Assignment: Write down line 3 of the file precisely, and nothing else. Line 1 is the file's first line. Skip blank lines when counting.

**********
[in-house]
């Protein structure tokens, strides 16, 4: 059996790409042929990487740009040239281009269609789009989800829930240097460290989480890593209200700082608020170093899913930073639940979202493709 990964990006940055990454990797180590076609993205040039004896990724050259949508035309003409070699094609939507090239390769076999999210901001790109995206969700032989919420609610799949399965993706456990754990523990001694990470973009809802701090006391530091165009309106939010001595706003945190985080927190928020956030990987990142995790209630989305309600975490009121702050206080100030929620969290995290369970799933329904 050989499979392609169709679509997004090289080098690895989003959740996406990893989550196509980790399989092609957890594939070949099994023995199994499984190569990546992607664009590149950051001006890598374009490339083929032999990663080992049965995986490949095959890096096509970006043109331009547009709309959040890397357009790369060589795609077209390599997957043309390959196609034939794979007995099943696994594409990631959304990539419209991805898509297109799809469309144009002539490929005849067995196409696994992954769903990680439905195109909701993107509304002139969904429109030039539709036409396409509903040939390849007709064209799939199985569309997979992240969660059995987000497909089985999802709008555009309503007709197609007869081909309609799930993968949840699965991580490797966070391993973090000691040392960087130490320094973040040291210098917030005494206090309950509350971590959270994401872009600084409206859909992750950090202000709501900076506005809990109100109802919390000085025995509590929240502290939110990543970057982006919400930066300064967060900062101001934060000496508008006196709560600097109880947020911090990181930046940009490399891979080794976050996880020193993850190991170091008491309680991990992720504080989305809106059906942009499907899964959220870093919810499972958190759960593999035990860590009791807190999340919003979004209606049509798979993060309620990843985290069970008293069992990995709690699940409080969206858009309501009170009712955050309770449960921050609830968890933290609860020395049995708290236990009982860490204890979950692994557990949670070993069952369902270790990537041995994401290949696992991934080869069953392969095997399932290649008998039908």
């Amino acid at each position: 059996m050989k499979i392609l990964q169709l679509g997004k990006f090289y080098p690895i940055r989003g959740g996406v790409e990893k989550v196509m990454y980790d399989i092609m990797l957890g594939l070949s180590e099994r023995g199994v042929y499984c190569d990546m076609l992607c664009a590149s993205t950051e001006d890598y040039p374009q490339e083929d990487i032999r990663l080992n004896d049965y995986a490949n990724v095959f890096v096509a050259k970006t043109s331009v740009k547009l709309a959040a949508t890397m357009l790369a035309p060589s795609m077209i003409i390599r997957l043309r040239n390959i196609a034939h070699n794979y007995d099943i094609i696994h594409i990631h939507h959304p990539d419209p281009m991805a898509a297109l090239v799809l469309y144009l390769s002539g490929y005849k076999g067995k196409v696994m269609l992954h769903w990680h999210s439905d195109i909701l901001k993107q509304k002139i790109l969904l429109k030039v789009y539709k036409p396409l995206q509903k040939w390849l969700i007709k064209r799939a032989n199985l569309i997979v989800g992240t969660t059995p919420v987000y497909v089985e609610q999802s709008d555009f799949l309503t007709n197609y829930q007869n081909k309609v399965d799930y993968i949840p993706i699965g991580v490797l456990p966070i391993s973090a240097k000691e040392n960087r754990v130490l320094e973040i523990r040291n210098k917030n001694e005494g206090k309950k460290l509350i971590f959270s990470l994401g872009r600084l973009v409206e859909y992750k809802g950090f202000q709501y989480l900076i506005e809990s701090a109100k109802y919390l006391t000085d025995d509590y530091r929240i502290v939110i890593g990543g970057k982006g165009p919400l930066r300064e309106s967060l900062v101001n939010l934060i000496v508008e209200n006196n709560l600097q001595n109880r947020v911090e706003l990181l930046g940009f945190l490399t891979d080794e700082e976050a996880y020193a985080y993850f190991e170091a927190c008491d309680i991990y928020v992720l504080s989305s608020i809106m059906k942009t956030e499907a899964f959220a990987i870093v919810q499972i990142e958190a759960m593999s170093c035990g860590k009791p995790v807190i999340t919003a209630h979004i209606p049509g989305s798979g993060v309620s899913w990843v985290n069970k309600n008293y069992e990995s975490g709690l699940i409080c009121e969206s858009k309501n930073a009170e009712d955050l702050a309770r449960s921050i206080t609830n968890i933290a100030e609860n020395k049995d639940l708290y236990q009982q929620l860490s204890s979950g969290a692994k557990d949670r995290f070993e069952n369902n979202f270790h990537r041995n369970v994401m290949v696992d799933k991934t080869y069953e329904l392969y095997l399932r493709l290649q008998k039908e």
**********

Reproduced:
């Amino acid at each position: 059996m050989k499979i392609l990964q169709l679509g997004k990006f090289y080098p690895i940055r989003g959740g996406v790409e990893k989550v196509m990454y980790d399989i092609m990797l957890g594939l070949s180590e099994r023995g199994v042929y499984c190569d990546m076609l992607c664009a590149s993205t950051e001006d890598y040039p374009q490339e083929d990487i032999r990663l080992n004896d049965y995986a490949n990724v095959f890096v096509a050259k970006t043109s331009v740009k547009l709309a959040a949508t890397m357009l790369a035309p060589s795609m077209i003409i390599r997957l043309r040239n390959i196609a034939h070699n794979y007995d099943i094609i696994h594409i990631h939507h959304p990539d419209p281009m991805a898509a297109l090239v799809l469309y144009l390769s002539g490929y005849k076999g067995k196409v696994m269609l992954h769903w990680h999210s439905d195109i909701l901001k993107q509304k002139i790109l969904l429109k030039v789009y539709k036409p396409l995206q509903k040939w390849l969700i007709k064209r799939a032989n199985l569309i997979v989800g992240t969660t059995p919420v987000y497909v089985e609610q999802s709008d555009f799949l309503t007709n197609y829930q007869n081909k309609v399965d799930y993968i949840p993706i699965g991580v490797l456990p966070i391993s973090a240097k000691e040392n960087r754990v130490l320094e973040i523990r040291n210098k917030n001694e005494g206090k309950k460290l509350i971590f959270s990470l994401g872009r600084l973009v409206e859909y992750k809802g950090f202000q709501y989480l900076i506005e809990s701090a109100k109802y919390l006391t000085d025995d509590y530091r929240i502290v939110i890593g990543g970057k982006g165009p919400l930066r300064e309106s967060l900062v101001n939010l934060i000496v508008e209200n006196n709560l600097q001595n109880r947020v911090e706003l990181l930046g940009f945190l490399t891979d080794e700082e976050a996880y020193a985080y993850f190991e170091a927190c008491d309680i991990y928020v992720l504080s989305s608020i809106m059906k942009t956030e499907a899964f959220a990987i870093v919810q499972i990142e958190a759960m593999s170093c035990g860590k009791p995790v807190i999340t919003a209630h979004i209606p049509g989305s798979g993060v309620s899913w990843v985290n069970k309600n008293y069992e990995s975490g709690l699940i409080c009121e969206s858009k309501n930073a009170e009712d955050l702050a309770r449960s921050i206080t609830n968890i933290a100030e609860n020395k049995d639940l708290y236990q009982q929620l860490s204890s979950g969290a692994k557990d949670r995290f070993e069952n369902n979202f270790h990537r041995n369970v994401m290949v696992d799933k991934t080869y069953e329904l392969y095997l399932r493709l290649q008998k039908e």